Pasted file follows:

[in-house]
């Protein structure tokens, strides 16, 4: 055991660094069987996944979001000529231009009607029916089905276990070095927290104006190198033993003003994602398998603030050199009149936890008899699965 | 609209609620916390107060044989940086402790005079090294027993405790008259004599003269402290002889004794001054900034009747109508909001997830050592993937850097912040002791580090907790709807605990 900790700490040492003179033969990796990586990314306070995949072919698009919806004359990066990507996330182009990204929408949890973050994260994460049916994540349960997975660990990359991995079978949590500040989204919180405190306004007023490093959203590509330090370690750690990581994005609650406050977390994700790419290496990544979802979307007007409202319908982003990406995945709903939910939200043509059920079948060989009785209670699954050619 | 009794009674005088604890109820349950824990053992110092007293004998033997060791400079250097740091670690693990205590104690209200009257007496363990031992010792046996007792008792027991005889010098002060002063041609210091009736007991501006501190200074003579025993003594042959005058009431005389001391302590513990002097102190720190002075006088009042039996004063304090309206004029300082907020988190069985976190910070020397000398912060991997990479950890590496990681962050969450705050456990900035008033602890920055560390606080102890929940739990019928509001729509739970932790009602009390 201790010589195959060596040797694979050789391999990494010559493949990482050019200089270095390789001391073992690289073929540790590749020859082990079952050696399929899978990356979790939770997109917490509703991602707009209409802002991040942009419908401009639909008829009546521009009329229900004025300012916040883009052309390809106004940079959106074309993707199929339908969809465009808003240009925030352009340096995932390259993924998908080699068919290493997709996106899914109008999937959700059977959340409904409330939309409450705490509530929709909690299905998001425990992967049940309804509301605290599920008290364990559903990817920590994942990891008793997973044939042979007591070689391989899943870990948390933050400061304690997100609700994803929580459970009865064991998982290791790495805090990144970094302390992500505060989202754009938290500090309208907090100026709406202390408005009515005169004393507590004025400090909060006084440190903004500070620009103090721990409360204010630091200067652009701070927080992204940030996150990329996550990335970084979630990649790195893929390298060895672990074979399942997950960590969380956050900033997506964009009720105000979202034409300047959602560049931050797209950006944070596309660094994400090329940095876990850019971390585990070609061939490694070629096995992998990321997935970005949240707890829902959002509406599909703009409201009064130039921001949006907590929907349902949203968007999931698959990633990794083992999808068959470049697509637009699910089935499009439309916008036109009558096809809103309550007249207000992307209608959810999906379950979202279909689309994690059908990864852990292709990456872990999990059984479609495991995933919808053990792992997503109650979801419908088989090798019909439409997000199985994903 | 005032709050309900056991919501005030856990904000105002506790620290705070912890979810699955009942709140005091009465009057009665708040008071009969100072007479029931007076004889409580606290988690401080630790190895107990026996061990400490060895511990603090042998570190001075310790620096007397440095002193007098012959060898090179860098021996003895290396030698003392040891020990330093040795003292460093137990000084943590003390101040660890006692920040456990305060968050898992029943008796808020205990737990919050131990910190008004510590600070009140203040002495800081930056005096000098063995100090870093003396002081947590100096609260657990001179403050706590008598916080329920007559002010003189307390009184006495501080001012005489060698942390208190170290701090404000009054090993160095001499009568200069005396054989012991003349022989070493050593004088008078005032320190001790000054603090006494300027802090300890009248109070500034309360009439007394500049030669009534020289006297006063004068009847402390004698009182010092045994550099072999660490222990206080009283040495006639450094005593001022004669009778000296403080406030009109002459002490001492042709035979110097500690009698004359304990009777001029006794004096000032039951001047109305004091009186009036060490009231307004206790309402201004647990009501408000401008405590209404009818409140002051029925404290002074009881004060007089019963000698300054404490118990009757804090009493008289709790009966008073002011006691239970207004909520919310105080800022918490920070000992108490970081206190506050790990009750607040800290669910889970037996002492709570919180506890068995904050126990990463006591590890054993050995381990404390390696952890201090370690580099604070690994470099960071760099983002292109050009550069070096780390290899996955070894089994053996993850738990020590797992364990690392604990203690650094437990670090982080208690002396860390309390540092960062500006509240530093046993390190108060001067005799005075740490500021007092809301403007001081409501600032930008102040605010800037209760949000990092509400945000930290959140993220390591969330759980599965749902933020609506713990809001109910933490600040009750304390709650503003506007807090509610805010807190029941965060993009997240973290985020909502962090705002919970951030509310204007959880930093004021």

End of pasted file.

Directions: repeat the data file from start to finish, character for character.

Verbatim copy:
[in-house]
């Protein structure tokens, strides 16, 4: 055991660094069987996944979001000529231009009607029916089905276990070095927290104006190198033993003003994602398998603030050199009149936890008899699965 | 609209609620916390107060044989940086402790005079090294027993405790008259004599003269402290002889004794001054900034009747109508909001997830050592993937850097912040002791580090907790709807605990 900790700490040492003179033969990796990586990314306070995949072919698009919806004359990066990507996330182009990204929408949890973050994260994460049916994540349960997975660990990359991995079978949590500040989204919180405190306004007023490093959203590509330090370690750690990581994005609650406050977390994700790419290496990544979802979307007007409202319908982003990406995945709903939910939200043509059920079948060989009785209670699954050619 | 009794009674005088604890109820349950824990053992110092007293004998033997060791400079250097740091670690693990205590104690209200009257007496363990031992010792046996007792008792027991005889010098002060002063041609210091009736007991501006501190200074003579025993003594042959005058009431005389001391302590513990002097102190720190002075006088009042039996004063304090309206004029300082907020988190069985976190910070020397000398912060991997990479950890590496990681962050969450705050456990900035008033602890920055560390606080102890929940739990019928509001729509739970932790009602009390 201790010589195959060596040797694979050789391999990494010559493949990482050019200089270095390789001391073992690289073929540790590749020859082990079952050696399929899978990356979790939770997109917490509703991602707009209409802002991040942009419908401009639909008829009546521009009329229900004025300012916040883009052309390809106004940079959106074309993707199929339908969809465009808003240009925030352009340096995932390259993924998908080699068919290493997709996106899914109008999937959700059977959340409904409330939309409450705490509530929709909690299905998001425990992967049940309804509301605290599920008290364990559903990817920590994942990891008793997973044939042979007591070689391989899943870990948390933050400061304690997100609700994803929580459970009865064991998982290791790495805090990144970094302390992500505060989202754009938290500090309208907090100026709406202390408005009515005169004393507590004025400090909060006084440190903004500070620009103090721990409360204010630091200067652009701070927080992204940030996150990329996550990335970084979630990649790195893929390298060895672990074979399942997950960590969380956050900033997506964009009720105000979202034409300047959602560049931050797209950006944070596309660094994400090329940095876990850019971390585990070609061939490694070629096995992998990321997935970005949240707890829902959002509406599909703009409201009064130039921001949006907590929907349902949203968007999931698959990633990794083992999808068959470049697509637009699910089935499009439309916008036109009558096809809103309550007249207000992307209608959810999906379950979202279909689309994690059908990864852990292709990456872990999990059984479609495991995933919808053990792992997503109650979801419908088989090798019909439409997000199985994903 | 005032709050309900056991919501005030856990904000105002506790620290705070912890979810699955009942709140005091009465009057009665708040008071009969100072007479029931007076004889409580606290988690401080630790190895107990026996061990400490060895511990603090042998570190001075310790620096007397440095002193007098012959060898090179860098021996003895290396030698003392040891020990330093040795003292460093137990000084943590003390101040660890006692920040456990305060968050898992029943008796808020205990737990919050131990910190008004510590600070009140203040002495800081930056005096000098063995100090870093003396002081947590100096609260657990001179403050706590008598916080329920007559002010003189307390009184006495501080001012005489060698942390208190170290701090404000009054090993160095001499009568200069005396054989012991003349022989070493050593004088008078005032320190001790000054603090006494300027802090300890009248109070500034309360009439007394500049030669009534020289006297006063004068009847402390004698009182010092045994550099072999660490222990206080009283040495006639450094005593001022004669009778000296403080406030009109002459002490001492042709035979110097500690009698004359304990009777001029006794004096000032039951001047109305004091009186009036060490009231307004206790309402201004647990009501408000401008405590209404009818409140002051029925404290002074009881004060007089019963000698300054404490118990009757804090009493008289709790009966008073002011006691239970207004909520919310105080800022918490920070000992108490970081206190506050790990009750607040800290669910889970037996002492709570919180506890068995904050126990990463006591590890054993050995381990404390390696952890201090370690580099604070690994470099960071760099983002292109050009550069070096780390290899996955070894089994053996993850738990020590797992364990690392604990203690650094437990670090982080208690002396860390309390540092960062500006509240530093046993390190108060001067005799005075740490500021007092809301403007001081409501600032930008102040605010800037209760949000990092509400945000930290959140993220390591969330759980599965749902933020609506713990809001109910933490600040009750304390709650503003506007807090509610805010807190029941965060993009997240973290985020909502962090705002919970951030509310204007959880930093004021």